Lithuanians like to eat a lot and enjoy good food. The traditional cuisine is pretty simple but has a variety of interesting dishes. Rye, potatoes, various meats, beet root, mushrooms and diary products are often used when preparing Lithuanian food. In this article we introduce you to some of the most common true Lithuanian dishes.
Didžkukuliai or Cepelinai: the National Dish
Didžkukuliai, more often known as cepelinai is probably the most popular Lithuanian dish. While it’s considered an old traditional meal now, potatoes were brought to Lithuania in 17th century and only became widely used for food in the beginning of 19th century.
Cepelinai are big, Zeppelin-shaped (that’s where they get their name from) dumplings made from potatoes stuffed with meat. They are usually served with sour cream, spirgai or mushrooms. Some restaurants serve a vegetarian version of the cepelinai made with a curd filling instead of meat. As you can imagine, it’s a rather filling meal with enough calories to make any light eater or dieter run for the hills.
Juoda Duona – Black (Rye) Bread
Duona (bread) is probably the oldest traditional Lithuanian food that has been the center of Lithuanian cuisine for hundreds of years. It played a role in various agrarian rituals and still is sometimes used in wedding ceremonies. Bread was shown great respect and viewed as holy. Lithuanian dark rye bread is delicious, heavy, fragrant and can remain fresh for a long time. It can be eaten during breakfast, lunch or dinner. However, it isn’t as popular these days as it was in old times.
Šaltibarščiai – Cold Borscht (Beetroot Soup)
Šaltibarščiai is a popular summer soup. It’s made from cooked shredded beets, cucumber, dill and green onions. All the vegetables are put into a pot and cold soured milk or kefir is added. Šaltibarščiai are usually served with hot boiled or fried potatoes on the side. Sometimes a sliced hard-boiled egg is added into the plate as well. It’s a great meal on a hot summer day.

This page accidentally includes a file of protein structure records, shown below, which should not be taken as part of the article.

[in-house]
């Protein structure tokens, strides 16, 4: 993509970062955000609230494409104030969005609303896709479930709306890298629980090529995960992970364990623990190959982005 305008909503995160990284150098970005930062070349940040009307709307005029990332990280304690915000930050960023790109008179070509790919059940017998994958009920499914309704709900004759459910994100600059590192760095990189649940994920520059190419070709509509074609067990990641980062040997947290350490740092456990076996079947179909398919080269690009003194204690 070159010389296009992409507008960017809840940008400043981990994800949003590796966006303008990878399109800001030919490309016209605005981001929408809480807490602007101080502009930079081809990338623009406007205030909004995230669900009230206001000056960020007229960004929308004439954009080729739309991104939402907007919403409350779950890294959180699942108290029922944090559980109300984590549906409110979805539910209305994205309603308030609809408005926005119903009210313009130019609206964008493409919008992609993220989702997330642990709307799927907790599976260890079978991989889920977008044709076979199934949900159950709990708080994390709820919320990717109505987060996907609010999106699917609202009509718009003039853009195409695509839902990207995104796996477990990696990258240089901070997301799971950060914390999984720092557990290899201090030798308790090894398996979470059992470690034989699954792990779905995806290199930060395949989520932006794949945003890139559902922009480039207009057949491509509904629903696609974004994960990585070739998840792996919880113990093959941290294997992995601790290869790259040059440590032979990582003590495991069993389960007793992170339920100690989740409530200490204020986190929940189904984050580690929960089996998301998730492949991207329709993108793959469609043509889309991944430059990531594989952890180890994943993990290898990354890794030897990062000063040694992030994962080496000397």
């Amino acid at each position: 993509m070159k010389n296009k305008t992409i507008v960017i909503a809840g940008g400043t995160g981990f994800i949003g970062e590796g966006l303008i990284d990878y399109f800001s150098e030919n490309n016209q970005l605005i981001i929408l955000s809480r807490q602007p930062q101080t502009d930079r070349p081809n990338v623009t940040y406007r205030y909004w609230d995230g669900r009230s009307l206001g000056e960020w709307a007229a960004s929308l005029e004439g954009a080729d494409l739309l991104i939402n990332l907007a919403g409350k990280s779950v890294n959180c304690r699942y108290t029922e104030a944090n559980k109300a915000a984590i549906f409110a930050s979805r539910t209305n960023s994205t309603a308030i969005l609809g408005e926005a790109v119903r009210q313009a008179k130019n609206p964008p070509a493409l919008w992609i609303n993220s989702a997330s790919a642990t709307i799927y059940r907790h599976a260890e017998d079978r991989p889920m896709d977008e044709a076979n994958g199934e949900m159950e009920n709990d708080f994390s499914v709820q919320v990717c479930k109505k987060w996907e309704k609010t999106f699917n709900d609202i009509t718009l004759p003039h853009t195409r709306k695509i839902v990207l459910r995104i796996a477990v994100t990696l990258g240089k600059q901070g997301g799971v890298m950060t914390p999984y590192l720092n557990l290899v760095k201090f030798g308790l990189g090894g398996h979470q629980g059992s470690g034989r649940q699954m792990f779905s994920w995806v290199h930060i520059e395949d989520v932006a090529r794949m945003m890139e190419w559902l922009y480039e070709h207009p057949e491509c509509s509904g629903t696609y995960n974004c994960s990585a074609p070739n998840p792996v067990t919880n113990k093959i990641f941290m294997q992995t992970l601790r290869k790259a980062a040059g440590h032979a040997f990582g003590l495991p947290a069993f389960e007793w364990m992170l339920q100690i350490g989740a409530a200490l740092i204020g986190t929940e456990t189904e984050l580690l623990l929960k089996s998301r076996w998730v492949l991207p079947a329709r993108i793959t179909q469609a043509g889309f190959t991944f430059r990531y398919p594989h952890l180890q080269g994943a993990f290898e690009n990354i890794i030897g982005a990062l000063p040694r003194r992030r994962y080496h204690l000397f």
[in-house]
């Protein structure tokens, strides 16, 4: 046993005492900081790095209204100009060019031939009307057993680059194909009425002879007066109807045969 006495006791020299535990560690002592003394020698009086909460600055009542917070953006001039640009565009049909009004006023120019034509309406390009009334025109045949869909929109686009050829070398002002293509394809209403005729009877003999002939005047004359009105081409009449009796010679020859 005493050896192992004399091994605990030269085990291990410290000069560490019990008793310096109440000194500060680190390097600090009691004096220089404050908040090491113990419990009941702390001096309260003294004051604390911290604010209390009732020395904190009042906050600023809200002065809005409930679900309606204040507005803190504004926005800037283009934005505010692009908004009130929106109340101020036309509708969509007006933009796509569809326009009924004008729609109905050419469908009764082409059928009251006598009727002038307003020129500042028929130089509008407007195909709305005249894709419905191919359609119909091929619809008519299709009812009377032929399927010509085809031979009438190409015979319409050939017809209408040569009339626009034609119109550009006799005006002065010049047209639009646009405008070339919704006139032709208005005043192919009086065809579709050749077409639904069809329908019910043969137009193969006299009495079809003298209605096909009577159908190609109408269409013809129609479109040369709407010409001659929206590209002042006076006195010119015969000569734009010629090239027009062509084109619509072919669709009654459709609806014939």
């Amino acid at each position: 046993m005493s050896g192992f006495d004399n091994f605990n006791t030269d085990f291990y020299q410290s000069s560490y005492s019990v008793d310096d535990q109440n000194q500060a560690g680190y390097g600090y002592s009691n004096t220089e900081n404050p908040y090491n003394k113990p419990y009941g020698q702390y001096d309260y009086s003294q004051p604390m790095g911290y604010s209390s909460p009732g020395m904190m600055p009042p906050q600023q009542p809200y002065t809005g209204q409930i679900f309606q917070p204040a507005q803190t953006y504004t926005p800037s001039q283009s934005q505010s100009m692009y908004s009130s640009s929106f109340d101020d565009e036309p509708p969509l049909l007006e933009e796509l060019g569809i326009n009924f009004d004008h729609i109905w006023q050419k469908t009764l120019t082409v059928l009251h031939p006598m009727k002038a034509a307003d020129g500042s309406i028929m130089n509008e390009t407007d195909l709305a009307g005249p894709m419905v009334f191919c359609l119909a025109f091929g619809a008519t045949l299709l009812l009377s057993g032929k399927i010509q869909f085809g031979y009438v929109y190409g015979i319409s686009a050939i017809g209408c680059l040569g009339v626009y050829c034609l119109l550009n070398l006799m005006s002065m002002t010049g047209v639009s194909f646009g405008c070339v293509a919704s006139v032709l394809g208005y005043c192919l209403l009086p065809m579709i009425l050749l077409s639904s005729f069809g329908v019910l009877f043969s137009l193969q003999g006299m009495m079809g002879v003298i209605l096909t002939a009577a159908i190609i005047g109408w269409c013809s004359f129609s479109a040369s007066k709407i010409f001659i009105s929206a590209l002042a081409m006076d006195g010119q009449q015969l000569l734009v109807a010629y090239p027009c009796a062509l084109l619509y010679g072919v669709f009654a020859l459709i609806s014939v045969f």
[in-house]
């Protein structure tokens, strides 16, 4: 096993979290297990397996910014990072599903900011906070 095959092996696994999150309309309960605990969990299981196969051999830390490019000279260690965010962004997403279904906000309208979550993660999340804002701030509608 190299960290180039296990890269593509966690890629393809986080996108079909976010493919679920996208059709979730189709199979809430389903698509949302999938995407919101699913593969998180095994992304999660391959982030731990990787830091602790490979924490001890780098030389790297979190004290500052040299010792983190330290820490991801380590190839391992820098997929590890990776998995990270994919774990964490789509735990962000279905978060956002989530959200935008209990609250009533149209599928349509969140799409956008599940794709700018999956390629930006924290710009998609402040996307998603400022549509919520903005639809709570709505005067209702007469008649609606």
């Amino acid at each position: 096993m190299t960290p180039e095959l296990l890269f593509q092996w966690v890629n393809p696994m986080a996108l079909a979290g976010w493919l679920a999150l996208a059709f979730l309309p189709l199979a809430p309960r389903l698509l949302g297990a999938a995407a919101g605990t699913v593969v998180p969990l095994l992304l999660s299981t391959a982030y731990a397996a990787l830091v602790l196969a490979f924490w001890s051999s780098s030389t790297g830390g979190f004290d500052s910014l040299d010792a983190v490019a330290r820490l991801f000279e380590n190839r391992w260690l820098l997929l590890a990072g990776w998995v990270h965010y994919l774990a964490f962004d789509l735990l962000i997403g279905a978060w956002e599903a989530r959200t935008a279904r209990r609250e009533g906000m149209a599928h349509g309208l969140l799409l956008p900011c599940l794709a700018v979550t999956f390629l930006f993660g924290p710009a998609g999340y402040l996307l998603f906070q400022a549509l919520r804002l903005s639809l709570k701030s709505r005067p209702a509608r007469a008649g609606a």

Other Traditional Lithuanian Dishes & Foods
Balandėliai (“little doves”) are made from cabbage leaves stuffed with a minced meat, rice and onion filling. They can be served with sour cream or tomato sauce. Note: since rice is not grown in Lithuania, pearl barley had been used instead in the traditional recipes.
Bulviniai blynai, or potato pancakes are one of the many Lithuanian dishes made from potatoes. They are usually served with sour cream, sometimes with mushrooms. They are oh-so-very tasty, never mind the extra calories.
Gira is a fermented drink made from black rye bread. It is considered a soft drink but contains some alcohol (0.05-1.5%) due to natural fermentation process. Gira has a unique flavor, contains a lot of vitamin B and is a great drink for a hot day. It is known as “kvass” in Russia and is popular in other countries of Eastern Europe as well.
Skilandis is a pig stomach stuffed with minced meat, cold-smoked and matured for some time. It is one of the many smoked meat products that are popular in Lithuania, such as smoked and dried ham or smoked sausage (dešra).
Lašiniai are slabs of pork underskin fat with skin, often eaten as an appetizer with bread and/or onions. Lithuanian lašiniai are a smoked product while the Russian and Ukrainian version salo is usually salted.
Aguonų pienas and kūčiukai
Kūčiukai are small pastries made from leavened dough. They are traditionally consumed on the Christmas Eve withaguonų pienas. Aguonpienis, or “poppy milk” is made by soaking poppy seeds in water for a day and then crushing them until a white liquid comes out. It is then diluted with some cold water and sweetened with honey or sugar.